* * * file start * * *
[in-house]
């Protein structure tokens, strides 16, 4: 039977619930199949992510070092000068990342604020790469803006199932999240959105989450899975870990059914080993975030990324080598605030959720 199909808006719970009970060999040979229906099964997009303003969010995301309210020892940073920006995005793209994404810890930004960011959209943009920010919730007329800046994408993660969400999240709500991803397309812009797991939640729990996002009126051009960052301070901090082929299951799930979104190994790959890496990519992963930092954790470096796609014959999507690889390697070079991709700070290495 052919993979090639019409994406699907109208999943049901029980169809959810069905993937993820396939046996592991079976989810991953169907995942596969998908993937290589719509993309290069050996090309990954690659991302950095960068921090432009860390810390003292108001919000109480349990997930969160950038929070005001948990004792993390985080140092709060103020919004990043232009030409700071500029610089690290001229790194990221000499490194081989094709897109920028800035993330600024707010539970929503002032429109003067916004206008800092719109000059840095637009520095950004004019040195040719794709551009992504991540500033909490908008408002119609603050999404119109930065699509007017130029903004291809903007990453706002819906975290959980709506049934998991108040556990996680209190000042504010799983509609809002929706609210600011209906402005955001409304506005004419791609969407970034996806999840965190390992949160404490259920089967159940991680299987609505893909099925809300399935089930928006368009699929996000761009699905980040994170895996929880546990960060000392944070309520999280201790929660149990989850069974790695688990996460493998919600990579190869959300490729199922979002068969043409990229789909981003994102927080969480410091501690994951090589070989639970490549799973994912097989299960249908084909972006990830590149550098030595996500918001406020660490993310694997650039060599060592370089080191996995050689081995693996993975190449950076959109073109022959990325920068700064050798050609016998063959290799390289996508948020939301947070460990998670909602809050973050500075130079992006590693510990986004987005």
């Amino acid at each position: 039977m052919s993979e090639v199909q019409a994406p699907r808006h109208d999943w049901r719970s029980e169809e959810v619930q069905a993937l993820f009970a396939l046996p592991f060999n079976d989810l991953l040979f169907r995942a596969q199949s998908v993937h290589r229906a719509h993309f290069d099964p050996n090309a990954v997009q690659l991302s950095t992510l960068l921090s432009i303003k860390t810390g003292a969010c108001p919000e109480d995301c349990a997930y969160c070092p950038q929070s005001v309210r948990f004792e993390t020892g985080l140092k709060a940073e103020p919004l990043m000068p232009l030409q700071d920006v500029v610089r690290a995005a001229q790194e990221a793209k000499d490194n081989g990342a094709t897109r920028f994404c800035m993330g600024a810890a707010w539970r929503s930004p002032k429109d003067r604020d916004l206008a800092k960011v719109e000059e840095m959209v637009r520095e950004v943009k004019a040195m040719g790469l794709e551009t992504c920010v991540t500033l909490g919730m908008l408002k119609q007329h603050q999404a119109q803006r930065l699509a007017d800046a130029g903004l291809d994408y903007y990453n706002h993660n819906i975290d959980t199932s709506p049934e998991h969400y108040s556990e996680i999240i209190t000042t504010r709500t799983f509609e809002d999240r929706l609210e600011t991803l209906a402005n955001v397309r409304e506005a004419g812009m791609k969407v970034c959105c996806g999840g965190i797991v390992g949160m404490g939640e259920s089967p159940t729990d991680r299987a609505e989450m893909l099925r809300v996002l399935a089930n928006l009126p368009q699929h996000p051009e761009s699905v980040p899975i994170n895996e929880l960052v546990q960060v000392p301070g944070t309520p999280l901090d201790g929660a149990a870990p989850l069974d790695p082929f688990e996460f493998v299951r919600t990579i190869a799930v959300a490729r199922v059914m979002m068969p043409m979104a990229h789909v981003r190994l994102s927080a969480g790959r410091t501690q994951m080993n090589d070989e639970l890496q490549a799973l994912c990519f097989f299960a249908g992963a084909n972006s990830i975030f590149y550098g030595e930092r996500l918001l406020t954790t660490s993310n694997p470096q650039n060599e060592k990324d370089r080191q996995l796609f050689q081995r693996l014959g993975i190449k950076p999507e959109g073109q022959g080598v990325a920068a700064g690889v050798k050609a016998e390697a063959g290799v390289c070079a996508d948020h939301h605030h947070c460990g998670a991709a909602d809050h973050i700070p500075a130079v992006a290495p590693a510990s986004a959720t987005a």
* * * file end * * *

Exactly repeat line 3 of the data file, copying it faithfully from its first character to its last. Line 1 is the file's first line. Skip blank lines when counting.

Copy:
């Amino acid at each position: 039977m052919s993979e090639v199909q019409a994406p699907r808006h109208d999943w049901r719970s029980e169809e959810v619930q069905a993937l993820f009970a396939l046996p592991f060999n079976d989810l991953l040979f169907r995942a596969q199949s998908v993937h290589r229906a719509h993309f290069d099964p050996n090309a990954v997009q690659l991302s950095t992510l960068l921090s432009i303003k860390t810390g003292a969010c108001p919000e109480d995301c349990a997930y969160c070092p950038q929070s005001v309210r948990f004792e993390t020892g985080l140092k709060a940073e103020p919004l990043m000068p232009l030409q700071d920006v500029v610089r690290a995005a001229q790194e990221a793209k000499d490194n081989g990342a094709t897109r920028f994404c800035m993330g600024a810890a707010w539970r929503s930004p002032k429109d003067r604020d916004l206008a800092k960011v719109e000059e840095m959209v637009r520095e950004v943009k004019a040195m040719g790469l794709e551009t992504c920010v991540t500033l909490g919730m908008l408002k119609q007329h603050q999404a119109q803006r930065l699509a007017d800046a130029g903004l291809d994408y903007y990453n706002h993660n819906i975290d959980t199932s709506p049934e998991h969400y108040s556990e996680i999240i209190t000042t504010r709500t799983f509609e809002d999240r929706l609210e600011t991803l209906a402005n955001v397309r409304e506005a004419g812009m791609k969407v970034c959105c996806g999840g965190i797991v390992g949160m404490g939640e259920s089967p159940t729990d991680r299987a609505e989450m893909l099925r809300v996002l399935a089930n928006l009126p368009q699929h996000p051009e761009s699905v980040p899975i994170n895996e929880l960052v546990q960060v000392p301070g944070t309520p999280l901090d201790g929660a149990a870990p989850l069974d790695p082929f688990e996460f493998v299951r919600t990579i190869a799930v959300a490729r199922v059914m979002m068969p043409m979104a990229h789909v981003r190994l994102s927080a969480g790959r410091t501690q994951m080993n090589d070989e639970l890496q490549a799973l994912c990519f097989f299960a249908g992963a084909n972006s990830i975030f590149y550098g030595e930092r996500l918001l406020t954790t660490s993310n694997p470096q650039n060599e060592k990324d370089r080191q996995l796609f050689q081995r693996l014959g993975i190449k950076p999507e959109g073109q022959g080598v990325a920068a700064g690889v050798k050609a016998e390697a063959g290799v390289c070079a996508d948020h939301h605030h947070c460990g998670a991709a909602d809050h973050i700070p500075a130079v992006a290495p590693a510990s986004a959720t987005a």